DARPA combines human brains and 120-megapixel cameras to create the ultimate military threat detection system
Sebastian Anthony| Extremetech
After more than four years of research, DARPA has created a system that successfully combines soldiers, EEG brainwave scanners, 120-megapixel cameras, and multiple computers running cognitive visual processing algorithms into a cybernetic hivemind. Called the Cognitive Technology Threat Warning System (CT2WS), it will be used in a combat setting to significantly improve the US Army’s threat detection capabilities.
There are two discrete parts to the system: The 120-megapixel camera, which is tripod-mounted and looks over the battlefield (pictured below); and the computer system, where a soldier sits in front of a computer monitor with an EEG strapped to his head (pictured above). Images from the camera are fed into the computer system, which runs cognitive visual processing algorithms to detect possible threats (enemy combatants, sniper nests, IEDs). These possible threats are then shown to a soldier whose brain then works out if they’re real threats — or a false alarm (a tree branch, a shadow thrown by an overheard bird).
The soldier is linked into the computer system via an EEG (electroencephalogram) brain-computer interface that continually scans his brains for P300 responses. As we’ve discussed previously (see: Hackers backdoor the human brain), a P300 response is triggered when your brain recognizes something important. This might be a face of someone you know or the glint of a sniper scope — it doesn’t matter. P300 responses are very reliable and can even be triggered subconsciously.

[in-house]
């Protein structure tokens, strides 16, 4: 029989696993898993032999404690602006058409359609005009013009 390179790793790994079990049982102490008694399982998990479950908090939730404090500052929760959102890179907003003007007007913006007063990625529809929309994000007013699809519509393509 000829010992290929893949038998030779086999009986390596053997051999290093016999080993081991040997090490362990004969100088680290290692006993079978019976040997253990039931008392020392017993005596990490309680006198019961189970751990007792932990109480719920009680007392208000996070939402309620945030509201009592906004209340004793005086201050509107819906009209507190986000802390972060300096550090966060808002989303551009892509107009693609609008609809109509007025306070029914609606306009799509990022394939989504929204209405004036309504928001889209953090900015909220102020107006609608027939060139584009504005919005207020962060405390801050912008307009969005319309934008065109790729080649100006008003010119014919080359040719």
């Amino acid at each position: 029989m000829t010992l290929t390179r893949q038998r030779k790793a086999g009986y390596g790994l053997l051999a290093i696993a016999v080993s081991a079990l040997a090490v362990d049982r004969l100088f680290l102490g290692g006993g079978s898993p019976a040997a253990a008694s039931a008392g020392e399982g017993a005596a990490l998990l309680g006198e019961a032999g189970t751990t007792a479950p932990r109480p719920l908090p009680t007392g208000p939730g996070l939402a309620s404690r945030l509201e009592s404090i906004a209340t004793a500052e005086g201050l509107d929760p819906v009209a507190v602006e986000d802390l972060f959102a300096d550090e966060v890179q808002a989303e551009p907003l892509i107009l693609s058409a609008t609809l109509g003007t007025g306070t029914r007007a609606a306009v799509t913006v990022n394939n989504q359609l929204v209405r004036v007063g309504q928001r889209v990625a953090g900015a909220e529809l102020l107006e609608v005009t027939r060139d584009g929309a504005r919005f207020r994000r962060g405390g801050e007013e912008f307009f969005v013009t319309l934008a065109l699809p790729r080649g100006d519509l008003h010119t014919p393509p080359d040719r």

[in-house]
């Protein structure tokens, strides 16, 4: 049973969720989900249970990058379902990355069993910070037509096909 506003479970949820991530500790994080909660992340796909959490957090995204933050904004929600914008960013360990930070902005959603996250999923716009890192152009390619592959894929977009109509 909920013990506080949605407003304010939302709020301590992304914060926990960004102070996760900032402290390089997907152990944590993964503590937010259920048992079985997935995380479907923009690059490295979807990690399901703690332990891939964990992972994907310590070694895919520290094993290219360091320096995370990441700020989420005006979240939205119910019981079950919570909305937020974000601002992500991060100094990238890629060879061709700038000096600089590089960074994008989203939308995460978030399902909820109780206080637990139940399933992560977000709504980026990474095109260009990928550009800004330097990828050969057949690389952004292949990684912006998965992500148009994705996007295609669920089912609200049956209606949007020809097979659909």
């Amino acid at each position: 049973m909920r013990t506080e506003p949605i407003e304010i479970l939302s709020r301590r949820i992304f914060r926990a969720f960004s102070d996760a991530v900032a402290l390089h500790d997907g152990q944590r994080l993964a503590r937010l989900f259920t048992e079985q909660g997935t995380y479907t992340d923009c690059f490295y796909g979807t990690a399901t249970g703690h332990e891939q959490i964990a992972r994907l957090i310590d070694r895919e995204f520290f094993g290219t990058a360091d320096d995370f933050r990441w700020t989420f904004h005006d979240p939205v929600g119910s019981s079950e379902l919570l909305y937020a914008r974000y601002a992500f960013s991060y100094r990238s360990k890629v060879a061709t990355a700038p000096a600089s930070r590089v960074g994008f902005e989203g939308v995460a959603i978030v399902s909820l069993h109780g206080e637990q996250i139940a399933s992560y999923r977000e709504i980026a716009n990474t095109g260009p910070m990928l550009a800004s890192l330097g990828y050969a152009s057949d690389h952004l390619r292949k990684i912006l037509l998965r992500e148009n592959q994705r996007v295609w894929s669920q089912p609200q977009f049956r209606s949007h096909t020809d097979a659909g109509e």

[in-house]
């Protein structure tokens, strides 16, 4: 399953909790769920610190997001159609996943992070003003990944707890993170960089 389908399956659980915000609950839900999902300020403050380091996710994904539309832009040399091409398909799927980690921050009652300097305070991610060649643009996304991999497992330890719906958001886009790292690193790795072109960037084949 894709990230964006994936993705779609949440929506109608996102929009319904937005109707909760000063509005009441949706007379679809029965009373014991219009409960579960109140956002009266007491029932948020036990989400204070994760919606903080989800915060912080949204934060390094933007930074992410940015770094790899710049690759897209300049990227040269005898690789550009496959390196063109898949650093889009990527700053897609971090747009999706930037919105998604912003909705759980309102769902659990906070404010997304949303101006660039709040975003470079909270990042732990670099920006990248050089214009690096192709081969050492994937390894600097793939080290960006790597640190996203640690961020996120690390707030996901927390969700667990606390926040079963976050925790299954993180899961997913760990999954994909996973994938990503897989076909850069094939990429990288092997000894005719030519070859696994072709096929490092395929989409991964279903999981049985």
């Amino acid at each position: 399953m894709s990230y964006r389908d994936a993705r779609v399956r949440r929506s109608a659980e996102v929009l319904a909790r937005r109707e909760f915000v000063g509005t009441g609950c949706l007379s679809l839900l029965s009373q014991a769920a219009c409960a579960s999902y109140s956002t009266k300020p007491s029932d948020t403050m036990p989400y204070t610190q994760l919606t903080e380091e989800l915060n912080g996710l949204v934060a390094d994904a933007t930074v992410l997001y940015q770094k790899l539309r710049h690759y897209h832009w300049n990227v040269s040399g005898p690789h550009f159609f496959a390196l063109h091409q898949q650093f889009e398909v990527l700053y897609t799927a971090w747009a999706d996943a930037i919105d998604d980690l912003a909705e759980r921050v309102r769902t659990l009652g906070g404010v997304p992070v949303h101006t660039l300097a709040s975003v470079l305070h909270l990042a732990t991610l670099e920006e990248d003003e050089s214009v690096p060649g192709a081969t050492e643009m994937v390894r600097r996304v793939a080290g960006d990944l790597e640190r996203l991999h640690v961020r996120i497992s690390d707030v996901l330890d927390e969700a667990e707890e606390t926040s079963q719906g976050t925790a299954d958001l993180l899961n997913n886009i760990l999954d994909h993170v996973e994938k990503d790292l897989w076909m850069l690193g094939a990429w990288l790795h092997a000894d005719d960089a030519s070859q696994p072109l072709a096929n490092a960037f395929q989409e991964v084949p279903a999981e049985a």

In short, CT2WS taps the human brain’s unsurpassed ability to recognize objects. In testing, the 120-megapixel camera, combined with the computer vision algorithms, generated 810 false alarms per hour; with a human operator strapped into the EEG, that drops down to just five false alarms per hour. The human brain is surprisingly fast, too: According to DARPA, CT2WS display 10 images per second to the human operator — and yet that doesn’t seem to affect accuracy. The total overall accuracy of the system is 91% — but that will improve as DARPA moves beyond the prototype stage.
Moving forward, once our computers are suitably power efficient (or there’s a breakthrough in battery efficiency), the ultimate goal is to create binoculars or head-up displays (HUD) with threat detection technology built in. It’s very tiring for a soldier to be constantly on the lookout for threats — but such a system could monitor the surroundings, and then flash up images of potential threats for the soldier to act upon, significantly lowering his workload. With a large enough sensor and the right lenses, such a system could allow the soldier to see for miles in every direction.